Time lapse video of Earth by NASA Satellites/Spacestation
Absolutely Beautiful.
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Inside the cabin during a space shuttle launch
Thanks to bbruin14.

Twitter Chatter
NASA – International Space Station tracking
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Lots of folks asking where we are, what we see right now.
Go here to find us –
Roll your mouse over the Space Station on map 
and it will show you who is currently aboard SS.
This is FUN
This NASA site enables you to see the ISS 

as it zooms across the sky.
http://spaceflight.nasa.gov/realdata/sightings/index.html

International Space Station flight sightings for Sydney
from 30 January through to Sat Feb 13 are located here –
http://spaceflight.nasa.gov/realdata/sightings/cities/view.cgi?country=Australia&region=New_South_Wales&city=Sydney.

Trivia: On a clear day/night it should be see-able! …lol
or you may need a telescope for a clearer view.

Absolutely amazing.
Currently watching NasaTV on my computer and it is televising LIVE the arrival of Atlantis from the International Space Station. The Atlantis will touch down in 7 minutes at Kennedy Space Centre in Florida time of Friday 8.44am. The time in Sydney is now Saturday
 1.40am Aust EST.
 Touchdown.
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(Nasa Photo)

Atlantis and Crew Prepare for Flight
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The STS-129 mission will be commanded by Charles O. Hobaugh and piloted by Barry E. Wilmore. Mission Specialists are Robert L. Satcher Jr., Mike Foreman, Randy Bresnik and Leland Melvin. Wilmore, Satcher and Bresnik will be making their first trips to space.

Atlantis and its crew will deliver two control moment gyroscopes, equipment and EXPRESS Logistics Carrier 1 and 2 to the International Space Station. The mission will feature three spacewalks. The mission also will return station crew member Nicole Stott to Earth and is slated to be the final space shuttle crew rotation flight.

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Atlantis will launch on the STS-129 mission
Monday at 2:28 p.m. EST Nov. 16, 2009.

You can watch the launch live on nasatv -link

NASA’s satellite image of Australia

Funny Photo
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Illegal alien invades Sydney under cover of dust storm.

Two days ago I braved the dust storm that took over the eastern coast of Australia, as a field worker in Aged Care, I spend most of my time outdoors driving from client to client. I deferred one of my clients until the next day (Thursday) and thought I had come thru the storm unscathed until this morning (Friday) I awoke with a splitting headache and now on this lovely sunny,cloudless spring day I am home with a migraine .lol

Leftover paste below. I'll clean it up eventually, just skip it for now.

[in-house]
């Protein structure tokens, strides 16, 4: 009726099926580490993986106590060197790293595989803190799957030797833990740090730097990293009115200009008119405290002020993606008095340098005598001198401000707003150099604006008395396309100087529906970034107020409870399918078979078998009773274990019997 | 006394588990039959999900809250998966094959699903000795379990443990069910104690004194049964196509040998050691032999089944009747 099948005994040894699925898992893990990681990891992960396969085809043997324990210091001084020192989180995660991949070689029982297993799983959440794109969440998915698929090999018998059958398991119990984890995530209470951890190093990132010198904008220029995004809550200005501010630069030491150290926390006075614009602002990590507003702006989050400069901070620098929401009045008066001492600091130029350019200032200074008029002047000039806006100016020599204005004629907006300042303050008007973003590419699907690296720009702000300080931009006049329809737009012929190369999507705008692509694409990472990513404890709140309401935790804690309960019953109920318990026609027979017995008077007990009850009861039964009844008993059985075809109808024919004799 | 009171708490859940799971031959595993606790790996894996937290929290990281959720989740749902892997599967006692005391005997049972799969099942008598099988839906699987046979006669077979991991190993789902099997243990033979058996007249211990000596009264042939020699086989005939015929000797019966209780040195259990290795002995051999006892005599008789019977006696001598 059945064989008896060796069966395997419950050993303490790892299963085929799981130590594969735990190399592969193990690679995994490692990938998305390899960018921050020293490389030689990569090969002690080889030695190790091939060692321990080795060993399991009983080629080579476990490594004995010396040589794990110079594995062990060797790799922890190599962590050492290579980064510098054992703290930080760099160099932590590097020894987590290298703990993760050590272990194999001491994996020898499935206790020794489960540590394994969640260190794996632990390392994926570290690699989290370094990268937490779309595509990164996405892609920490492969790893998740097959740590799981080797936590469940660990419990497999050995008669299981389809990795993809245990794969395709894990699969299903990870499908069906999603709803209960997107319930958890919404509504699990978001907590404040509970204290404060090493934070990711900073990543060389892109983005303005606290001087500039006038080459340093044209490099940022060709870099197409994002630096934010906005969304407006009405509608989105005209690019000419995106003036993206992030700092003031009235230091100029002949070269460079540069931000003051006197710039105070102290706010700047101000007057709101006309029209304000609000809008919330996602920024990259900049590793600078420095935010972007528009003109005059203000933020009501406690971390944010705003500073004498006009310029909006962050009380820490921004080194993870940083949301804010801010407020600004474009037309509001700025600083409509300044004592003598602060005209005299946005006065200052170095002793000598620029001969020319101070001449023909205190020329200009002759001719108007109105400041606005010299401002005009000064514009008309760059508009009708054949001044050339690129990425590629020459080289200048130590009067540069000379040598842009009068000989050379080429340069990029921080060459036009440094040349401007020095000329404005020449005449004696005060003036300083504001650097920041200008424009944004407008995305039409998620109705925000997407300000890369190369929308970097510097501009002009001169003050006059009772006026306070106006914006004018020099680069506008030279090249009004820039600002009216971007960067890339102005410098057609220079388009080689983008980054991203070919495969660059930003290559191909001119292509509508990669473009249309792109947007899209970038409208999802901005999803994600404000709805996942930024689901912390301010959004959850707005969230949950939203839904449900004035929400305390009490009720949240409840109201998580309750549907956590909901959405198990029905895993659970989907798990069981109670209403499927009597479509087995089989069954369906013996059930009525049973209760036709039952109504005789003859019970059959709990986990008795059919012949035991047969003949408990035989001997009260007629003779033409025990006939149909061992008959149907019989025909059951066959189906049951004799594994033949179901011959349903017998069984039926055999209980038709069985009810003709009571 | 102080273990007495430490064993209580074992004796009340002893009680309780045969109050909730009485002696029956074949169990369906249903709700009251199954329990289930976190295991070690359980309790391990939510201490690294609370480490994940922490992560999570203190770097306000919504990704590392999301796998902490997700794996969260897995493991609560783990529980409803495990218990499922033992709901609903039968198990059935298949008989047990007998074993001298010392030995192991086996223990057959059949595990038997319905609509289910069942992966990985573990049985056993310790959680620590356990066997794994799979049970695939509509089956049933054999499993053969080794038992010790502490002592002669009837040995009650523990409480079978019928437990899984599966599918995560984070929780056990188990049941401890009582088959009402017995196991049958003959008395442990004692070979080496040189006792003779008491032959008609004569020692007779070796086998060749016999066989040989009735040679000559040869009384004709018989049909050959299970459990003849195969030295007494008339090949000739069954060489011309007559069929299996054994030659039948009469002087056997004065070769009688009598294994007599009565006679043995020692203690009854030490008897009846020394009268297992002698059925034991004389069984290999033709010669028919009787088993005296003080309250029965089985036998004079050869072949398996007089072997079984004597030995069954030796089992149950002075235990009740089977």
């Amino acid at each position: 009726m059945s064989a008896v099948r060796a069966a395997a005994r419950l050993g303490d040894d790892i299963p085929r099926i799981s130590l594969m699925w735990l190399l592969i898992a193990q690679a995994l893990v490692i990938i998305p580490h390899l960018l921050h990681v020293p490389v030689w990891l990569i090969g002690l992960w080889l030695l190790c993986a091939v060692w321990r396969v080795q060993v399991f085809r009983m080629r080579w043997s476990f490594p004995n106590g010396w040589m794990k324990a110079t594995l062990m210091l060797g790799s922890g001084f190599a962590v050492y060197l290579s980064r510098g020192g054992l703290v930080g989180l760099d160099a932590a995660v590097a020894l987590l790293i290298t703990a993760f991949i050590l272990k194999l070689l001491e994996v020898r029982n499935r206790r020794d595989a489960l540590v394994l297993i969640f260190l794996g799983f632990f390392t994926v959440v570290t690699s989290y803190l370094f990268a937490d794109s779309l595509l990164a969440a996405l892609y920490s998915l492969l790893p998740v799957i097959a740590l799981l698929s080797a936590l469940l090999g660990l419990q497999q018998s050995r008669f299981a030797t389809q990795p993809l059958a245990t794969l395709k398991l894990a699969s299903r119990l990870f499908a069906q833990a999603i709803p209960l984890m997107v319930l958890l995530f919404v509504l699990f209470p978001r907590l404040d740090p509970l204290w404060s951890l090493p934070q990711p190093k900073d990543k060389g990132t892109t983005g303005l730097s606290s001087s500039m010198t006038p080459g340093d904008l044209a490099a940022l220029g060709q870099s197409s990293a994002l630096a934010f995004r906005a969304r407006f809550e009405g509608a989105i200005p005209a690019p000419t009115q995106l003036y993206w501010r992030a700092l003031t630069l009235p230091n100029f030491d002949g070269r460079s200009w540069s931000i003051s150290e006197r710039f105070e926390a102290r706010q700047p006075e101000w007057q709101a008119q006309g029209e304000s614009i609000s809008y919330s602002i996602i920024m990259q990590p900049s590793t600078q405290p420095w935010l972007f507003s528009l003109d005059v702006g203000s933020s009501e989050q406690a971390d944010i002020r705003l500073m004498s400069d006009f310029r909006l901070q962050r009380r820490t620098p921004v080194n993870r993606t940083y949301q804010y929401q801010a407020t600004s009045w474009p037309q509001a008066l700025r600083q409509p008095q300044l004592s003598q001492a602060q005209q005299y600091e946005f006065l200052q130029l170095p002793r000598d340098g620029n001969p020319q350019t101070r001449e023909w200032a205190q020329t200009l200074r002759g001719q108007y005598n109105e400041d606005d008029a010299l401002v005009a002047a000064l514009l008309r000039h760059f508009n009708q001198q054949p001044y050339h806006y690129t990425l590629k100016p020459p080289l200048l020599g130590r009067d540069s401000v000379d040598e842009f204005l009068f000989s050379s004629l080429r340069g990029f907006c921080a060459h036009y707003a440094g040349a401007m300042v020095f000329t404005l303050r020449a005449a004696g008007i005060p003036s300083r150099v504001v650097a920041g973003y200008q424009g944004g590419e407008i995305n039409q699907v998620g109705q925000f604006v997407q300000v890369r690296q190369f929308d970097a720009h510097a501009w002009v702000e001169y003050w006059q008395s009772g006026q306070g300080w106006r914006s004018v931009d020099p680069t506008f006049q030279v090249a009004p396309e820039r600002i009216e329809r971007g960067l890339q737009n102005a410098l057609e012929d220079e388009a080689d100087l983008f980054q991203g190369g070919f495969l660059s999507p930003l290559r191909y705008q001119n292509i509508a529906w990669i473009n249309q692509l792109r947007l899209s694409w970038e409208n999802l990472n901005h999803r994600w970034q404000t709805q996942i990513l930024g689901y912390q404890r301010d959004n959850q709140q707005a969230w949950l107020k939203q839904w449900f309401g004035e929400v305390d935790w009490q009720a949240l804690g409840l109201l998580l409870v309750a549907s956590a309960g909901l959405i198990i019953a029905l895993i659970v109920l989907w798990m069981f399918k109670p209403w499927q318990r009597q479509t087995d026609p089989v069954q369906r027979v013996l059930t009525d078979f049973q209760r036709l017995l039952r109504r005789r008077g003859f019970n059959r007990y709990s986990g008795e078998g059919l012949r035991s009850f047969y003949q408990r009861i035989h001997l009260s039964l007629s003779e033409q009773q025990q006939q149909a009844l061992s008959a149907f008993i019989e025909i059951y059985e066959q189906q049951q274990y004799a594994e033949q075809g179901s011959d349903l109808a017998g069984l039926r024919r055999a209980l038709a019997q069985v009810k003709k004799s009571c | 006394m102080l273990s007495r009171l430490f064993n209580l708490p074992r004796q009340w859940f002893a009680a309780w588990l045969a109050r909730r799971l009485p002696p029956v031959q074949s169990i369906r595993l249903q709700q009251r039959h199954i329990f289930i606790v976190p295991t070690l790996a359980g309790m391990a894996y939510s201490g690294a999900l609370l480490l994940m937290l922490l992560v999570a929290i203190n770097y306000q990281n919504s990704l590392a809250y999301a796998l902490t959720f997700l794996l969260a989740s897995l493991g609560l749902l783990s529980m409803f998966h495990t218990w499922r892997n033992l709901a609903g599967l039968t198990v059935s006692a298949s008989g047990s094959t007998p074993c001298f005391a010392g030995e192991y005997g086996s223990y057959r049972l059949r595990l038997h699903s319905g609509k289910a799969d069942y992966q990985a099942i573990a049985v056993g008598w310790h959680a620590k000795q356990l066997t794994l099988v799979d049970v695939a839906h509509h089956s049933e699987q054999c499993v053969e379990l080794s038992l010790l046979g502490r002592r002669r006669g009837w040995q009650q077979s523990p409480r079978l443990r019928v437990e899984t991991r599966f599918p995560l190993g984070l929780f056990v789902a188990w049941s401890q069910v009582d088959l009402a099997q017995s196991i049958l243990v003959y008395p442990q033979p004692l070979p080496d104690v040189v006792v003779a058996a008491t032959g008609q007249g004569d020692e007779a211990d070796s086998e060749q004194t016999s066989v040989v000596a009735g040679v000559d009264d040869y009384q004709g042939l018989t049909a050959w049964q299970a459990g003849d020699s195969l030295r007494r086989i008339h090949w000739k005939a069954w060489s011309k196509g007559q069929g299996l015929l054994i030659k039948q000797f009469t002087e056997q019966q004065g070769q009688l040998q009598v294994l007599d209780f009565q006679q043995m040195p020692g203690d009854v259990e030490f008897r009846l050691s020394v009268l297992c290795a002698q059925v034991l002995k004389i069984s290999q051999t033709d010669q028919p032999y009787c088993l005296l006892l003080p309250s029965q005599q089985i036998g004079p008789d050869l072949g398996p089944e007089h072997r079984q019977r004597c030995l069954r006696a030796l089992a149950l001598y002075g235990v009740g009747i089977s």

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A wall of dust stretched from northern Queensland to the southern tip of eastern Australia on the morning of September 23, 2009, when the Moderate Resolution Imaging Spectroradiometer (MODIS) on NASA’s Terra satellite captured this image. The dust is thick enough that the land beneath it is not visible. The storm, the worst in 70 years. The concentration of particles in the air reached 15,000 micrograms per cubic meter in New South Wales during the storm, A normal day sees a particle concentration 10-20 micrograms per cubic meter. Strong winds blew the dust from the interior to more populated regions along the coast. Australia has suffered from a multiple-year drought.

The straight-line distance between the far northern edge of the plume on September 24 and the southern edge is about 3,450 kilometers (2,700 miles), roughly equivalent to the distance between New York City and Los Angeles.
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Late Friday night weather report: A dust storm headed for Sydney is likely to blow in early on Saturday morning but it’s unlikely there will be a repeat of the dramatic scenes witnessed in Sydney on Wednesday morning, when the city was bathed in red, orange and yellow hues.

Mark E Kelly (Captain, USN)
NASA Astronaut
posted this photo of the dashboard! of Space Shuttle.
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Twitter Pic from Nasa.
Dust cloud from southeastern Australia heads toward New Zealand earlier this week.
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Click here for  Hubble pics —>   Stars of Omega Centauri
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This is one of the first images taken by the new Wide Field Camera 3 (WFC3), installed aboard Hubble in May 2009, during Servicing Mission 4. The camera can snap sharp images over a broad range of wavelengths.
Nasa Shuttle
These images are so clear.